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Stain removing, juice-clarifying, and starch-liquefying potentials of amylase from Pleurotus tuberregium in submerged fermentation system



Amylase is used commercially in food, textiles, sugar syrup, paper, and detergent industries. Bacteria and fungi remain a significant source of industrial enzymes. Pleurotus tuberregium is a macro-fungi that can exist as a fruiting body, sclerotium, mycelium, and spores. Some studies have been conducted on this fungus, with minimal studies on its enzyme activity (s) using the submerged fermentation technique.


The purified amylase has a specific activity of 5.26 U/mg, total activity of 189.20 U, maximally active at 70 °C, pH of 5, and retaining 100% of its activity at 30 oC for 4 min. P. tuberregium amylase showed optimal activity with plantain peel, followed by starch and pineapple peel (42, 30, and 29 μg/mL/min respectively). The presence of Ca2+, Mg2+, and Na+ ions in the reaction mixture activated the enzyme activity, but was slightly and moderately inhibited by KCl and Na2H2PO4 respectively. The crude enzyme effectively clarified juice, liquefied soluble cassava starch (with a release of appreciable glucose quantity), and partially de-stained white fabric.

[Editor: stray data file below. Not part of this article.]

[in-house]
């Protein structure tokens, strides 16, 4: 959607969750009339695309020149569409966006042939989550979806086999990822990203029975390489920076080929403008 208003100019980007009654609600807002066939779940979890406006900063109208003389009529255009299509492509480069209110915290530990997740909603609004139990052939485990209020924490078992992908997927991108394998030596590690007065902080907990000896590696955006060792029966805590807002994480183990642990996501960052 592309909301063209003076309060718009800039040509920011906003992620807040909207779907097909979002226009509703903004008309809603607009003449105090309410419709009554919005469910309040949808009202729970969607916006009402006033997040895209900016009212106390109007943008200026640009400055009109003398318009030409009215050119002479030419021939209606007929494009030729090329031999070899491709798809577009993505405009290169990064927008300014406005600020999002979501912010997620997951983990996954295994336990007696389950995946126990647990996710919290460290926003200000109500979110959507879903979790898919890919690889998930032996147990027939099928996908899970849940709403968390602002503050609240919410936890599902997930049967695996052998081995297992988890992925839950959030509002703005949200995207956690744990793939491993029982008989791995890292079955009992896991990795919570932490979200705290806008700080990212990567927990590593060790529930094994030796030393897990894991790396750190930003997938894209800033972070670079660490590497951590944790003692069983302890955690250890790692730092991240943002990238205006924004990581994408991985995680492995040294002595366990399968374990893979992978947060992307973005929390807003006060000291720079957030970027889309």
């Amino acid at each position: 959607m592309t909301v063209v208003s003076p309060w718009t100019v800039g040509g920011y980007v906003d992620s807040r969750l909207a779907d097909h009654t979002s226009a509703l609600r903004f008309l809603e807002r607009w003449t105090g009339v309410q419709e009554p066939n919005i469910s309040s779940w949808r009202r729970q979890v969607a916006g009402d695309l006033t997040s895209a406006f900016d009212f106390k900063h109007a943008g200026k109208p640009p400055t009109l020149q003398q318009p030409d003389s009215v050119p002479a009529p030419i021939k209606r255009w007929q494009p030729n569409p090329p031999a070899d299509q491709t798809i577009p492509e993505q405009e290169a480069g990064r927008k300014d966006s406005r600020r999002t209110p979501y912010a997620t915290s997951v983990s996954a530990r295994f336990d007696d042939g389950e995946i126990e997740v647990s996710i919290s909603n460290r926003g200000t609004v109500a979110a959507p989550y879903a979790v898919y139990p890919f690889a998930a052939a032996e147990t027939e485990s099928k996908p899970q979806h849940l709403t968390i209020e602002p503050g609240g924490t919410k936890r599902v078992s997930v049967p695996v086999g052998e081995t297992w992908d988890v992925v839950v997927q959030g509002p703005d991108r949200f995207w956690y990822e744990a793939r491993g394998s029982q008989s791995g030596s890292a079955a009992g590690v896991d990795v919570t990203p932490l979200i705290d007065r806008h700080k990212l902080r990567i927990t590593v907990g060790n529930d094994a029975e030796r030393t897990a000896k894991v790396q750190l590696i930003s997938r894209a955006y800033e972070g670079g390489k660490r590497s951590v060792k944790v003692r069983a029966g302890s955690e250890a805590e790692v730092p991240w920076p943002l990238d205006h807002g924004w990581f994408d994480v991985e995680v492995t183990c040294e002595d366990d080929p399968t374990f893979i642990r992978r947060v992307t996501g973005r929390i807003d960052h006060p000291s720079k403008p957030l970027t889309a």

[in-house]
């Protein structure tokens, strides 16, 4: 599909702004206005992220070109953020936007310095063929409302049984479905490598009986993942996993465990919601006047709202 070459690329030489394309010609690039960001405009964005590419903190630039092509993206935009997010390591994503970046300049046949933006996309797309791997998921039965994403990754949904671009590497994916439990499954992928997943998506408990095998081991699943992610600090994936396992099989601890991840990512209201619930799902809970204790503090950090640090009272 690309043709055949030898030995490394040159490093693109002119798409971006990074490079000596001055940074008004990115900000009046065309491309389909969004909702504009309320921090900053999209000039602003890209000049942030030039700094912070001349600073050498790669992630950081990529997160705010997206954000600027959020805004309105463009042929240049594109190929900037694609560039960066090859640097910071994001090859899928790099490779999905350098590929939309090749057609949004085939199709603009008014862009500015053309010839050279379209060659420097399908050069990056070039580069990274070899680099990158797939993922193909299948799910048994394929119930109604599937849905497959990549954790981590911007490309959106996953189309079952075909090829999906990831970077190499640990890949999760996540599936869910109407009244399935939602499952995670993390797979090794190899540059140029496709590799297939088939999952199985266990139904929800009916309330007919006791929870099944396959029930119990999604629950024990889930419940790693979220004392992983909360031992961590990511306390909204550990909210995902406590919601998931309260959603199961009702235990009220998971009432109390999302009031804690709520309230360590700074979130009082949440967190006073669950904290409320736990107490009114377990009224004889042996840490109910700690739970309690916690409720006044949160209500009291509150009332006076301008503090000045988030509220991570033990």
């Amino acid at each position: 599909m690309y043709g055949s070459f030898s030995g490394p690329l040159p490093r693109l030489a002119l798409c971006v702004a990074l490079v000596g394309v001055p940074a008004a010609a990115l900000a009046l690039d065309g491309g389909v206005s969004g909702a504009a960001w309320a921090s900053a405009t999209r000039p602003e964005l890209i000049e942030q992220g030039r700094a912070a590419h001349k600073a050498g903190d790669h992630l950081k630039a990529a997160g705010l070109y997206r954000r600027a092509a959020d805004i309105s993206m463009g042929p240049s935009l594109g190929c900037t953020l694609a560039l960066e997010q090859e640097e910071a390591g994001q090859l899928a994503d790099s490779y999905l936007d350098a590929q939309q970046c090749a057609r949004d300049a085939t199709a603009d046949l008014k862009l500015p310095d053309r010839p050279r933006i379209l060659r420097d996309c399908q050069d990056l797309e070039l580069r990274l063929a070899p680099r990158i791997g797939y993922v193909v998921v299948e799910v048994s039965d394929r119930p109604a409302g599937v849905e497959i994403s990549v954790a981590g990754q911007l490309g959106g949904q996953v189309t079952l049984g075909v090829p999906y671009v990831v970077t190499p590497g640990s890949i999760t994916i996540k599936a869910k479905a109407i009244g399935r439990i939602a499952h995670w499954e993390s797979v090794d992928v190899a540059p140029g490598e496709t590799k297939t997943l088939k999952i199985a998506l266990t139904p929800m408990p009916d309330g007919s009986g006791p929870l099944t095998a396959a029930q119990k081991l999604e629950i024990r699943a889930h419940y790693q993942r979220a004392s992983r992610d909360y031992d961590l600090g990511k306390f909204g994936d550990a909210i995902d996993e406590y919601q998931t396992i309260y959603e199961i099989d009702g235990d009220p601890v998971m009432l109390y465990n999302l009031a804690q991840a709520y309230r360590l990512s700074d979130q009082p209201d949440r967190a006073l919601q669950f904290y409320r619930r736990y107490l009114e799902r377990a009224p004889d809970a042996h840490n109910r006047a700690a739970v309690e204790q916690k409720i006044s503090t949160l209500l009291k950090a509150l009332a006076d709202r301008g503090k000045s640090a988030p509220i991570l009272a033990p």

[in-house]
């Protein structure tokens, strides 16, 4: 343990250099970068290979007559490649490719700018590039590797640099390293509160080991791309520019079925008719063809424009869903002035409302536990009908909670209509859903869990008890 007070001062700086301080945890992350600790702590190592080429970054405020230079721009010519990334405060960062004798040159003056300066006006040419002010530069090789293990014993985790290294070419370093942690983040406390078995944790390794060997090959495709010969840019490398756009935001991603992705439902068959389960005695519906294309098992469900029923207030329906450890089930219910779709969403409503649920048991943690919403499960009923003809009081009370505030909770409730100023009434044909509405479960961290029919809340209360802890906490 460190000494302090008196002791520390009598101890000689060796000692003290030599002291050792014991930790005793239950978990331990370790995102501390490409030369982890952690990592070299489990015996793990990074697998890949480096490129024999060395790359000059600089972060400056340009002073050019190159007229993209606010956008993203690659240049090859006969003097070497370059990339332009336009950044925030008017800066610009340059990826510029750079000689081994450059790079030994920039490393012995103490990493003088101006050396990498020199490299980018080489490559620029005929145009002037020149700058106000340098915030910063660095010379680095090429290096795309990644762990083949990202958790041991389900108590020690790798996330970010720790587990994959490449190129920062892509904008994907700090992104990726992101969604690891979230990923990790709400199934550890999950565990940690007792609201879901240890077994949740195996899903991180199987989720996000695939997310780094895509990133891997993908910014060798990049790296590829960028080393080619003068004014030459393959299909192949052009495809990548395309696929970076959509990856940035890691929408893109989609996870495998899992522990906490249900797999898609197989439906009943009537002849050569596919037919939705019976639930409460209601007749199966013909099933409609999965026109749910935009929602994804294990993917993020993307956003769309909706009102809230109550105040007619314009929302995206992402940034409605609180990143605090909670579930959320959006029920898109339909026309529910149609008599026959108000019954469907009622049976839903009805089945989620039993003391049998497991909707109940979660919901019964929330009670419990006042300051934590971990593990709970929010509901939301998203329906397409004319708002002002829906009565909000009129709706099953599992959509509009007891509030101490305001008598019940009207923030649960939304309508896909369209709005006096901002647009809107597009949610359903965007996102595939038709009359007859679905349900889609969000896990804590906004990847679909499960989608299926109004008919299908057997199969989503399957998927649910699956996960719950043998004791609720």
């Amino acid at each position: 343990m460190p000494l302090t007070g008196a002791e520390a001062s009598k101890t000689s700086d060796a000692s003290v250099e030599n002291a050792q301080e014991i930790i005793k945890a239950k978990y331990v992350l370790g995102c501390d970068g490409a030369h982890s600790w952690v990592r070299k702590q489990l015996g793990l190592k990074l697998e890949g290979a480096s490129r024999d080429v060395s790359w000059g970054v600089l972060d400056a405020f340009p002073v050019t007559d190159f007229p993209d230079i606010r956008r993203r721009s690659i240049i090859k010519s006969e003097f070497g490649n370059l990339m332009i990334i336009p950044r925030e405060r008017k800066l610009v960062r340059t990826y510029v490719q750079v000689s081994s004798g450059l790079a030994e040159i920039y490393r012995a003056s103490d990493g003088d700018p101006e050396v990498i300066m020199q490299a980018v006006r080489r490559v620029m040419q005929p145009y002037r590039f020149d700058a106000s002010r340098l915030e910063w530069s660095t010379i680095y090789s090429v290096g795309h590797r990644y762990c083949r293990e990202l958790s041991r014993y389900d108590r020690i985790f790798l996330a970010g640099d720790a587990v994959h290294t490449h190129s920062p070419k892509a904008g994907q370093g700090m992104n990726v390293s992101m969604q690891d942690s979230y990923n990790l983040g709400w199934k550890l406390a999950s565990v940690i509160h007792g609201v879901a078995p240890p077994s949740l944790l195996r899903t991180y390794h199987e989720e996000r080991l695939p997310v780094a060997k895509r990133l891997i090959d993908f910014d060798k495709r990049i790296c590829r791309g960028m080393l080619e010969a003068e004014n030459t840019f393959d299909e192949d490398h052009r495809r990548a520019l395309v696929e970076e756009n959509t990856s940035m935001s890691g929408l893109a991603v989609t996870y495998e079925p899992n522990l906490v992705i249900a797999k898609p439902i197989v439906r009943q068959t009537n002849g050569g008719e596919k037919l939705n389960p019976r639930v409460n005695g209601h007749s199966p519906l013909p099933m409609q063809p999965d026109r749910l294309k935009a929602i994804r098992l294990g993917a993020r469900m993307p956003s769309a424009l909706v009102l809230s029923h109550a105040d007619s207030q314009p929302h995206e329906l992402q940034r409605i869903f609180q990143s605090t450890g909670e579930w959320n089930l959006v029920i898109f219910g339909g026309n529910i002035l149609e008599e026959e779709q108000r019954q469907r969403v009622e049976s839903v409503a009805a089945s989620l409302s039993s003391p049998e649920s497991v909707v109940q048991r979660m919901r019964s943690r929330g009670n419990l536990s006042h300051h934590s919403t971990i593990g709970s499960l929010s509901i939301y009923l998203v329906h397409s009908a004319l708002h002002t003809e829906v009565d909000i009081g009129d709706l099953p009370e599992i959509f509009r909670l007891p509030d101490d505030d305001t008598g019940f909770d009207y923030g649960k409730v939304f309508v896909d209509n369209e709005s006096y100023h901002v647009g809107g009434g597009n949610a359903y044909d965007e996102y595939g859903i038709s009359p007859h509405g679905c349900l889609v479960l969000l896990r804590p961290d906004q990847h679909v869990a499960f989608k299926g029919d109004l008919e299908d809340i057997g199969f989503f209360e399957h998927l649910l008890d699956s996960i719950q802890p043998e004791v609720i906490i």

The amylase obtained from the submerged fermentation of Pleurotus tuberregium has potential applications in food and detergent industries.


Amylases are mainly hydrolases hydrolyzing glycosidic bonds in starch molecules. Broadly, two types are mainly recognized, exo- and endo-amylases. The former hydrolyses the non-reducing end of starch while the latter hydrolyses glycosidic linkages within the starch molecule [1]. There are three main subtypes of amylases, α, β, and γ–amylases. γ–amylases have a pH optimal of 3, β-amylases functions around 4.0–5.5, while α-amylases acts at pH 7 with maximum activity at 6.0 [2]. α-amylases have high substrate specificity and are calcium-dependent enzymes.

Industrially, amylases account for about 30% of the world’s enzyme market. About 90% of liquid detergents for dishwashing and laundry contain amylases where it removes tough stains and degrades starchy food residues to dextrins and smaller oligosaccharides [3]. α-amylases are used in starch industry for liquefaction, where the partial hydrolysis of starch residues leads to the production of short chain dextrin. This lowers the viscosity of the starch solution and is further applied in the paper industry for hydrolyzing high molecular weight starch in coated paper. This improves the smoothness and strength of the paper. Further, α-amylases have found application in fuel alcohol production and textile industry.